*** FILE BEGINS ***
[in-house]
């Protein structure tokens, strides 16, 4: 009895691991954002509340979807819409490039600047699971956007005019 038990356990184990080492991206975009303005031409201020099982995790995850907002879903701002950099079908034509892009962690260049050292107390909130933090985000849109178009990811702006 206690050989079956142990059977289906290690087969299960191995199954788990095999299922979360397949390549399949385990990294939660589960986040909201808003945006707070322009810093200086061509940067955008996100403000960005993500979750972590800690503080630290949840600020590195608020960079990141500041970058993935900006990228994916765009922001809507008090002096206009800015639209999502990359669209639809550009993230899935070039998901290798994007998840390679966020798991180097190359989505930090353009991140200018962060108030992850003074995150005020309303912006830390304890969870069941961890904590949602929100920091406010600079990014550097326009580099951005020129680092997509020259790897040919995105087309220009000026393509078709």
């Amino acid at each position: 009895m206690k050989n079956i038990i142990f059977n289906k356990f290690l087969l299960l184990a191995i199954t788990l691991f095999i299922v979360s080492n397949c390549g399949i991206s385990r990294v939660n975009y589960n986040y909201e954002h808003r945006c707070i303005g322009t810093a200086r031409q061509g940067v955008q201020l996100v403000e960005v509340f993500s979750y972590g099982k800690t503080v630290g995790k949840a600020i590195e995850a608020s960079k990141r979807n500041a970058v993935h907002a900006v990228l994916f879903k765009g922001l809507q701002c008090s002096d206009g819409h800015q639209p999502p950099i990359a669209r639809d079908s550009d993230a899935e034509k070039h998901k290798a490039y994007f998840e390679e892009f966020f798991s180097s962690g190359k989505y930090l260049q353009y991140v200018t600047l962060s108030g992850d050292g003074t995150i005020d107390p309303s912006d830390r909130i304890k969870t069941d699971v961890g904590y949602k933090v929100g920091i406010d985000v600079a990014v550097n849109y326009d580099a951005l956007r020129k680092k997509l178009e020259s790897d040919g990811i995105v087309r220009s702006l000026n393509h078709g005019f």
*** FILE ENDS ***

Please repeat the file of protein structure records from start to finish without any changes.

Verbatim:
[in-house]
């Protein structure tokens, strides 16, 4: 009895691991954002509340979807819409490039600047699971956007005019 038990356990184990080492991206975009303005031409201020099982995790995850907002879903701002950099079908034509892009962690260049050292107390909130933090985000849109178009990811702006 206690050989079956142990059977289906290690087969299960191995199954788990095999299922979360397949390549399949385990990294939660589960986040909201808003945006707070322009810093200086061509940067955008996100403000960005993500979750972590800690503080630290949840600020590195608020960079990141500041970058993935900006990228994916765009922001809507008090002096206009800015639209999502990359669209639809550009993230899935070039998901290798994007998840390679966020798991180097190359989505930090353009991140200018962060108030992850003074995150005020309303912006830390304890969870069941961890904590949602929100920091406010600079990014550097326009580099951005020129680092997509020259790897040919995105087309220009000026393509078709």
């Amino acid at each position: 009895m206690k050989n079956i038990i142990f059977n289906k356990f290690l087969l299960l184990a191995i199954t788990l691991f095999i299922v979360s080492n397949c390549g399949i991206s385990r990294v939660n975009y589960n986040y909201e954002h808003r945006c707070i303005g322009t810093a200086r031409q061509g940067v955008q201020l996100v403000e960005v509340f993500s979750y972590g099982k800690t503080v630290g995790k949840a600020i590195e995850a608020s960079k990141r979807n500041a970058v993935h907002a900006v990228l994916f879903k765009g922001l809507q701002c008090s002096d206009g819409h800015q639209p999502p950099i990359a669209r639809d079908s550009d993230a899935e034509k070039h998901k290798a490039y994007f998840e390679e892009f966020f798991s180097s962690g190359k989505y930090l260049q353009y991140v200018t600047l962060s108030g992850d050292g003074t995150i005020d107390p309303s912006d830390r909130i304890k969870t069941d699971v961890g904590y949602k933090v929100g920091i406010d985000v600079a990014v550097n849109y326009d580099a951005l956007r020129k680092k997509l178009e020259s790897d040919g990811i995105v087309r220009s702006l000026n393509h078709g005019f």